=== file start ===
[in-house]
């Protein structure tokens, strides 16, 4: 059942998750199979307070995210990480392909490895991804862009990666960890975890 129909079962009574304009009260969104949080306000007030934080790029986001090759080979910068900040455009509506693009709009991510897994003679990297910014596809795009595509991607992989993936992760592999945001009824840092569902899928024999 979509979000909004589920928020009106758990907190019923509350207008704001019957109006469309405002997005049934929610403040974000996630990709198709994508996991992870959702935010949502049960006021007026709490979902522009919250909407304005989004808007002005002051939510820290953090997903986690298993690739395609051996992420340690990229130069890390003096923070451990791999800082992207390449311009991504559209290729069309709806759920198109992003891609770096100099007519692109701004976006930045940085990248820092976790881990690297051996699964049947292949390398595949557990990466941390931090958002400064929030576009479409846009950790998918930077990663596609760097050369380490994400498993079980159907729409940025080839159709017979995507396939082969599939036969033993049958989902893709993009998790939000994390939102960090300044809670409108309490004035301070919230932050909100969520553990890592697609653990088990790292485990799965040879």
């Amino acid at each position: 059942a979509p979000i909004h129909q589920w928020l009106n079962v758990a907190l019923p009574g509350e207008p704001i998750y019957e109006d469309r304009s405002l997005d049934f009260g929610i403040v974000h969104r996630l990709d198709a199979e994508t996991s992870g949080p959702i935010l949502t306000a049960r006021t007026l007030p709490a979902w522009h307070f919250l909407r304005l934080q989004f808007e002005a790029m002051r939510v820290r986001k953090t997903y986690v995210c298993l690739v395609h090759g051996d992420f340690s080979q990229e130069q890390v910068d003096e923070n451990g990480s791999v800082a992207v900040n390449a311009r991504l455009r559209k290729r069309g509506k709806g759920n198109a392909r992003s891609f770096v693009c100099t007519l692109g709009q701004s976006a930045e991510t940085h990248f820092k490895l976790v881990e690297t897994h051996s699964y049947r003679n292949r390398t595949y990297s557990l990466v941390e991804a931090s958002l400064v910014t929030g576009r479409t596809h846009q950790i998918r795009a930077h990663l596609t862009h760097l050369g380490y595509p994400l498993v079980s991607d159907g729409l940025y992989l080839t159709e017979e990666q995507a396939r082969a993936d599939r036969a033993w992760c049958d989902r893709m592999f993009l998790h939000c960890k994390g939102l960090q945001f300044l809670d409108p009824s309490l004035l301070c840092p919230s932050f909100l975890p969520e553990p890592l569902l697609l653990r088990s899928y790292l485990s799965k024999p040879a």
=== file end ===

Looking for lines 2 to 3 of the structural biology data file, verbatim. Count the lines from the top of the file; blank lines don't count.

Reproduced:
């Protein structure tokens, strides 16, 4: 059942998750199979307070995210990480392909490895991804862009990666960890975890 129909079962009574304009009260969104949080306000007030934080790029986001090759080979910068900040455009509506693009709009991510897994003679990297910014596809795009595509991607992989993936992760592999945001009824840092569902899928024999 979509979000909004589920928020009106758990907190019923509350207008704001019957109006469309405002997005049934929610403040974000996630990709198709994508996991992870959702935010949502049960006021007026709490979902522009919250909407304005989004808007002005002051939510820290953090997903986690298993690739395609051996992420340690990229130069890390003096923070451990791999800082992207390449311009991504559209290729069309709806759920198109992003891609770096100099007519692109701004976006930045940085990248820092976790881990690297051996699964049947292949390398595949557990990466941390931090958002400064929030576009479409846009950790998918930077990663596609760097050369380490994400498993079980159907729409940025080839159709017979995507396939082969599939036969033993049958989902893709993009998790939000994390939102960090300044809670409108309490004035301070919230932050909100969520553990890592697609653990088990790292485990799965040879």
């Amino acid at each position: 059942a979509p979000i909004h129909q589920w928020l009106n079962v758990a907190l019923p009574g509350e207008p704001i998750y019957e109006d469309r304009s405002l997005d049934f009260g929610i403040v974000h969104r996630l990709d198709a199979e994508t996991s992870g949080p959702i935010l949502t306000a049960r006021t007026l007030p709490a979902w522009h307070f919250l909407r304005l934080q989004f808007e002005a790029m002051r939510v820290r986001k953090t997903y986690v995210c298993l690739v395609h090759g051996d992420f340690s080979q990229e130069q890390v910068d003096e923070n451990g990480s791999v800082a992207v900040n390449a311009r991504l455009r559209k290729r069309g509506k709806g759920n198109a392909r992003s891609f770096v693009c100099t007519l692109g709009q701004s976006a930045e991510t940085h990248f820092k490895l976790v881990e690297t897994h051996s699964y049947r003679n292949r390398t595949y990297s557990l990466v941390e991804a931090s958002l400064v910014t929030g576009r479409t596809h846009q950790i998918r795009a930077h990663l596609t862009h760097l050369g380490y595509p994400l498993v079980s991607d159907g729409l940025y992989l080839t159709e017979e990666q995507a396939r082969a993936d599939r036969a033993w992760c049958d989902r893709m592999f993009l998790h939000c960890k994390g939102l960090q945001f300044l809670d409108p009824s309490l004035l301070c840092p919230s932050f909100l975890p969520e553990p890592l569902l697609l653990r088990s899928y790292l485990s799965k024999p040879a």